Ever get the feeling that those whom have been elected into office have been professional politicians their whole lives? It seems like every time I look at current news, that feeling comes to mind. Due to a recently assigned article, written by Scott A. Boykin, I started thinking about the professional politicians who have become strewn throughout our current government. It always seems when professional politicians first get into office, their first order of business is to benefit the interest groups who backed their campaign. Many of these politicians are elected into offices which have relatively short term limits. During this time in office, many do not take into account long-term implications, or the costs associated with their actions.
It is my opinion that those who have been elected into office should be the leaders of their respective fields. If elected officials have previously demonstrated they have the ability to make sound decisions at a high level, then they should be able to do so while leading the country. Most highly successful entrepreneurs continue to do what they do because they love what they do. While continually making more money is a perk that everyone enjoys, money becomes just that. A perk of the job. The real thrill is diving into something new and making it the best that they could possibly make it. The constantly evolving environment and the relentless competition are waters that these types of people have learned to navigate over the years.

Leaders of their respective fields have an innate knowledge of how to run a business; unlike where many others have failed. Using a finite amount of resources to achieve an optimal output is what this country needs in its politics. Hard decisions will be made, but at the end of the day, the maximum amount of people will benefit. This maximum benefit will also occur with minimum costs associated with doing so. By operating politics like a well-oiled business, funds can be used on projects that will truly benefit this countries citizens, instead of those that got them elected. If this were to take place, I am positive that we would see swift and drastic beneficial changes.


Drilling in the Arctic National Wildlife Refuge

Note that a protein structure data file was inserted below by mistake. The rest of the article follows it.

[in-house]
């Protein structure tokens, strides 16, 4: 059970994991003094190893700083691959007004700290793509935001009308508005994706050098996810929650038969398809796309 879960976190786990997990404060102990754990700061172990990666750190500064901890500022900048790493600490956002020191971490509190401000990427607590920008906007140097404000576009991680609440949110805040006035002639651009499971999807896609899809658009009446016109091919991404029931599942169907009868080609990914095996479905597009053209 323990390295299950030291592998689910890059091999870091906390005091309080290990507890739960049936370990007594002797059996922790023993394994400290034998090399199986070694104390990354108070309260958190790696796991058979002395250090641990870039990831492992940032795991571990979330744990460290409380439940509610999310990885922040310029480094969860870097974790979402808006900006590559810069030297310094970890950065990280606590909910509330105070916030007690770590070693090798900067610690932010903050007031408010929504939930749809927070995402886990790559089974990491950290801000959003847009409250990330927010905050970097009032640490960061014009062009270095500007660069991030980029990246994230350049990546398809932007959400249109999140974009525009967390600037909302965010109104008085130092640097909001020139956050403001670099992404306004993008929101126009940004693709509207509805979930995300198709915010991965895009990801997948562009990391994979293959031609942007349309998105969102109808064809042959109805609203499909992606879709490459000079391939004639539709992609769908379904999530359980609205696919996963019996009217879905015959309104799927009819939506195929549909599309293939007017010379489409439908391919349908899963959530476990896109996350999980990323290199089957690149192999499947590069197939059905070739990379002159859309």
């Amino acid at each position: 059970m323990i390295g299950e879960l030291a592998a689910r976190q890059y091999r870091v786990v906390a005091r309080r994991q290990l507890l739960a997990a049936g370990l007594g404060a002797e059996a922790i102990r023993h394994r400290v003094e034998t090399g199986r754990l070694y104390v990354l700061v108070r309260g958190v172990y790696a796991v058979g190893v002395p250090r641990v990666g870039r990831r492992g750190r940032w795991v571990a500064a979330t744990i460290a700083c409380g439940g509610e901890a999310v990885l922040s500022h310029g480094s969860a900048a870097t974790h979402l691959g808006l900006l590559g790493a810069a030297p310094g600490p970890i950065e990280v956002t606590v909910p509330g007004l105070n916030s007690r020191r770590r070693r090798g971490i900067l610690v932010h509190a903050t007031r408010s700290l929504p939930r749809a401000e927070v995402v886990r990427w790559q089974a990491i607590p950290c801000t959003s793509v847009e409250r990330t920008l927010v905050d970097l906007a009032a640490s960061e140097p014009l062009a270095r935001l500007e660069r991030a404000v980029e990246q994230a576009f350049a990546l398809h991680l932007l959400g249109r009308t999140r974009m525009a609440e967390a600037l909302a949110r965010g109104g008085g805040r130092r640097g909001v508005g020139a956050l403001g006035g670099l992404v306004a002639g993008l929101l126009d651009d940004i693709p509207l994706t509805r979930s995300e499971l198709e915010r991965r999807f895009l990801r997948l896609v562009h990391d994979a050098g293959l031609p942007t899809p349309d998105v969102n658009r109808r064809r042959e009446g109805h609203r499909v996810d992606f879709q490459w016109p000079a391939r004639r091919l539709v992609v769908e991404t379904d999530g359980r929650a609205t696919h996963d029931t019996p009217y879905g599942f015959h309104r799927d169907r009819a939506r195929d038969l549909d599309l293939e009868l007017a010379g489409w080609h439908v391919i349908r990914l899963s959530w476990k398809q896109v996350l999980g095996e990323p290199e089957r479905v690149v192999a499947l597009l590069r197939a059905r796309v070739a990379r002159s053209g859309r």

One of the topics that we discussed in class was conservation. I chose the topic of whether or not we should drill for oil in the National Arctic Wildlife Refuge as it has been a very controversial topic as of late. Many people see it as completely senseless for us to not drill for oil there as there is a plethora of it. However, there are many people who see the many negative effects that this would cause as outweighing the gains that we would get from it.
Many proponents of drilling in ANWR speak of the countless jobs that it would provide as being beneficial, especially in an ailing economy; not to mention the general economic benefits the oil would provide. They also speak of the positive effects of lessening our dependence on foreign oil. This not only provides economic benefits to our country but on a global political aspect can only weaken the Middle East, Russia, and Venezuela and help our fight against terrorism, communism, and anti-liberal regimes.
People who are against the drilling of oil in ANWR often talk about the harm that it can cause to the animals and wildlife in the area. Though this is a big part of the anti-drilling argument, many anti-drilling proponents speak about the amount of time before there is any reasonable amount of oil that can be of use to us or whether it even has any significant amount of oil at all. And if it even does, why not save it as a sort of backup plan for when we REALLY need the oil.
There are many arguments for and against the drilling of oil in the National Arctic Wildlife Refuge. However, I think anyone who is for liberalism and pro-liberal policies cannot reasonably advocate for the prevention of oil in ANWR.


Discrimination in the Locker Room